I had no choice but to find a place nearby to sleep. I biked to a mall and slept on the corner of the first floor. My roommate had passed me a tent from inside the dormitory compound, so I slept against the wall. It was slightly warmer.
I regretted coming to Shanghai, and I regretted not returning to Suzhou soon enough.
I called 110 repeatedly and they referred me to 12345 (the city services hotline), which was very hard to get through. I also called the medical assistance hotline. They told me to call the Center for Disease Control and Prevention, which was even more difficult to get through.
During those days, I only got through to 12345 once. They said they would handle the situation. I received a text message saying that my case had been reported. There was no follow up.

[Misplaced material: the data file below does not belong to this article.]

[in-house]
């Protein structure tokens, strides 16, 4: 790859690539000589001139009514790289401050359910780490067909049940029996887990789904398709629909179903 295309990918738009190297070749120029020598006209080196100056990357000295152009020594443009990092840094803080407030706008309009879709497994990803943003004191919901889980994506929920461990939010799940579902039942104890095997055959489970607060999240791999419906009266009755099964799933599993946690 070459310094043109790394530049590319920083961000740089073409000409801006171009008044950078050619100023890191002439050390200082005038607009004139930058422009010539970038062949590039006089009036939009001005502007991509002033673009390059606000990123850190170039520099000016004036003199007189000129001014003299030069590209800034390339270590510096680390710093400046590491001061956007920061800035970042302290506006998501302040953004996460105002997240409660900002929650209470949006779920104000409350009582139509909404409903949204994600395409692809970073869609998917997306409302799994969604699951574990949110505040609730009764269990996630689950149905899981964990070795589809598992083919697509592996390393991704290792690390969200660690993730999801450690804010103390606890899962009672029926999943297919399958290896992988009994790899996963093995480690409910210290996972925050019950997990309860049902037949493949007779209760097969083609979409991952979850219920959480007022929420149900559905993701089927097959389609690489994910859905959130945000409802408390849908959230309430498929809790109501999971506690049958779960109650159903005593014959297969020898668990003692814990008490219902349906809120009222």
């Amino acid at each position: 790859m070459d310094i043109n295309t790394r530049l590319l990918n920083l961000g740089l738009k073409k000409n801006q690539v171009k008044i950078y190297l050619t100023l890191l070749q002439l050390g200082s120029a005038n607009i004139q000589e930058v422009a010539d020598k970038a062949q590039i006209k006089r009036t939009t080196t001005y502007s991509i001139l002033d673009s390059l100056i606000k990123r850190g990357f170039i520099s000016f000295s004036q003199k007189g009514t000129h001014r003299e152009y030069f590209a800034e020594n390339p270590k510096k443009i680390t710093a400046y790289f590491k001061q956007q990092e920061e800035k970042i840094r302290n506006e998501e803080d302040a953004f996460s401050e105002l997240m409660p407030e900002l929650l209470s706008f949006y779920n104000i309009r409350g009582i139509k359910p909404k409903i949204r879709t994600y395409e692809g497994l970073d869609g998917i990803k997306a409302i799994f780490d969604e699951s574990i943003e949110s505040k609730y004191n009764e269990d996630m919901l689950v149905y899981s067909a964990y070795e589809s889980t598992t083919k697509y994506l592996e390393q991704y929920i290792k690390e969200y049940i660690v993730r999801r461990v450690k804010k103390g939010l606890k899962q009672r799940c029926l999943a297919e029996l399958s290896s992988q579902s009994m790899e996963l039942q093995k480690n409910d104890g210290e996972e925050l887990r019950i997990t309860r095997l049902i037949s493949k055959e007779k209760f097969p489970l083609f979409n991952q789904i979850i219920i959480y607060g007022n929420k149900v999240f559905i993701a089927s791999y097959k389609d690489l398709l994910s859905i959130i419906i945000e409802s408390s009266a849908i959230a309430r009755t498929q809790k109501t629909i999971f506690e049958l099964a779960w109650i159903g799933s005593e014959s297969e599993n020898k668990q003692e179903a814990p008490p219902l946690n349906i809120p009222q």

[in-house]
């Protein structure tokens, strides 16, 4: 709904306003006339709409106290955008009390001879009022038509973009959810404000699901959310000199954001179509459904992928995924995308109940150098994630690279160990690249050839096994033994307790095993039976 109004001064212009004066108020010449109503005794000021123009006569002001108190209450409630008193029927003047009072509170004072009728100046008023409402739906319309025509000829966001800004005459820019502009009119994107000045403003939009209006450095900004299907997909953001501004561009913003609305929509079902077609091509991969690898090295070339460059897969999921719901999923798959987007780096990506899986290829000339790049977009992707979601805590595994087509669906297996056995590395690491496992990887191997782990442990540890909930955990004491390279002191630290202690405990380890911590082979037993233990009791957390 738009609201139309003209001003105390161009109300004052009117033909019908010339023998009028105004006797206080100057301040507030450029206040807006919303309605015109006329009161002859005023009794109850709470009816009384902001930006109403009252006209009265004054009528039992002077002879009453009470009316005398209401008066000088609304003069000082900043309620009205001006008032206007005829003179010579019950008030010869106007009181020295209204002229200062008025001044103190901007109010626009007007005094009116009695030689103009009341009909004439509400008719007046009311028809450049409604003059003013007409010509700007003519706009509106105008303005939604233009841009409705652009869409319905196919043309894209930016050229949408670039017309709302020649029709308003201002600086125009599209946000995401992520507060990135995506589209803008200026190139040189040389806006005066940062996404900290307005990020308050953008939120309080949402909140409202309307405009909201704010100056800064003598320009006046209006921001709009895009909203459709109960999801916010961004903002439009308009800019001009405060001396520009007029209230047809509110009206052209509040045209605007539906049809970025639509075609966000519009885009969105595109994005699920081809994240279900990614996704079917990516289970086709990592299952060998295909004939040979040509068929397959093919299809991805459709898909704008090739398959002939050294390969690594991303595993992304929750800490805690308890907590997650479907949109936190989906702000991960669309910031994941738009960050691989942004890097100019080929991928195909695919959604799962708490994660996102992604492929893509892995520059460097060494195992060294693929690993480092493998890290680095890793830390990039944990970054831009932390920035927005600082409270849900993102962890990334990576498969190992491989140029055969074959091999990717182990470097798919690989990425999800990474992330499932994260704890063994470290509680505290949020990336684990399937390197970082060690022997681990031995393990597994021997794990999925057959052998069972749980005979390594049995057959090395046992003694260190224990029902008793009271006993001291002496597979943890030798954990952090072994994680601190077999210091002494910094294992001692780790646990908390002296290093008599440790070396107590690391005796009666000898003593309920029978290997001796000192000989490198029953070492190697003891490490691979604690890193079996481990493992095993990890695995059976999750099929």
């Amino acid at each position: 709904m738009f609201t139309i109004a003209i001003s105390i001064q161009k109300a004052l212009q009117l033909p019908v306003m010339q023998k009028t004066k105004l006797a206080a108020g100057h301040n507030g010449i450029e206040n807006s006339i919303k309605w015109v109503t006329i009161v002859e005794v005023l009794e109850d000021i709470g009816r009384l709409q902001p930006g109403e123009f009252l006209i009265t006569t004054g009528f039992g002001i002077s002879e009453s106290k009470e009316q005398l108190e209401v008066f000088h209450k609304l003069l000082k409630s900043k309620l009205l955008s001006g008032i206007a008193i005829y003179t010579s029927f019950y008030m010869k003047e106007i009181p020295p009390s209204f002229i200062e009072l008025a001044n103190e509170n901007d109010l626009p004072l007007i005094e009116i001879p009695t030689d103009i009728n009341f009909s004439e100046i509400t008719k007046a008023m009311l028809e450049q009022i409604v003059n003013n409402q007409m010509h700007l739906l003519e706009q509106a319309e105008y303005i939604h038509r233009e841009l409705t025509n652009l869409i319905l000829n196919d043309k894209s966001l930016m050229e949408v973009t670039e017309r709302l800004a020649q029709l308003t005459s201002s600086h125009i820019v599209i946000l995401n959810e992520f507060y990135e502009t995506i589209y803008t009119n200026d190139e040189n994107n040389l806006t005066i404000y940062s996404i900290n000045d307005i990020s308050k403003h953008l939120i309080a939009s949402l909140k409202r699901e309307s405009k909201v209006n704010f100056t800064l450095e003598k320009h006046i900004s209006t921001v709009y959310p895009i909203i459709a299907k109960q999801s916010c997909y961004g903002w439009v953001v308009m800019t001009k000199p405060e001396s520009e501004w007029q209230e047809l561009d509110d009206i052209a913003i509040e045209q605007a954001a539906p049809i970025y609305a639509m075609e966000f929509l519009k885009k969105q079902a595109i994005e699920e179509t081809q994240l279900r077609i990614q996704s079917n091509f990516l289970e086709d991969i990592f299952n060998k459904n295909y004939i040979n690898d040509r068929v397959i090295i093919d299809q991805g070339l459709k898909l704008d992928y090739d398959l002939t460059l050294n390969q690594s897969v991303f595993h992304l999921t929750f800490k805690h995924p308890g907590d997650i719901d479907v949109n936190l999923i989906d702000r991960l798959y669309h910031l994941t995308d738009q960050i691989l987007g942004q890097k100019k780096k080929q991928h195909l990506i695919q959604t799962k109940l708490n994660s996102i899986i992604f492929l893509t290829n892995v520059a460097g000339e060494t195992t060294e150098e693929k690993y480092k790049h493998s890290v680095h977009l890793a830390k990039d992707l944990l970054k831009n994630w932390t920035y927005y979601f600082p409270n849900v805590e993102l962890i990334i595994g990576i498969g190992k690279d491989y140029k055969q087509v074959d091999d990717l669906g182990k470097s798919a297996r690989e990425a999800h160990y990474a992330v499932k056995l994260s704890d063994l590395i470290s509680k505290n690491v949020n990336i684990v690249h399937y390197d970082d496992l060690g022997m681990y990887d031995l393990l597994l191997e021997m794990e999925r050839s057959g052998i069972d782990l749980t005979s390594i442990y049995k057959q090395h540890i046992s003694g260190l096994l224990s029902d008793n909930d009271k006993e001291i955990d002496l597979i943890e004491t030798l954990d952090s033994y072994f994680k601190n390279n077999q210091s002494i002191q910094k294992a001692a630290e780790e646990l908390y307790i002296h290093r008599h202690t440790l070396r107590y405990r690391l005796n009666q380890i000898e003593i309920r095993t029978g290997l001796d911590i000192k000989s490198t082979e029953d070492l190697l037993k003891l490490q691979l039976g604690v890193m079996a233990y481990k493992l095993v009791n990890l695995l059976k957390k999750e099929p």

I messaged a WeChat group with many people seeking help, and was approached by some volunteers. They posted my plea on Weibo on April 5 along with my phone number, and the volunteers also added me to a rescue group on WeChat. I then realized there were many others needing help: Those requiring medicine, others with sick family members, children lacking milk powder, and COVID-19-positive patients waiting for central quarantine.
A woman near the dormitory told me to pick up some supplies. She gave me two packets of instant noodles, hot water, fruit, and cookies. I was so hungry that I ate both packets at once. Instant noodles never tasted so good.
An older man also asked people who lived in the area to cook for me. Then I ate steamed buns, tomatoes with fried eggs, and bacon. They were the only meals I had besides bread and porridge during those days. I had to calculate my rations and eat economically. I was constantly hungry and could barely ride the bike.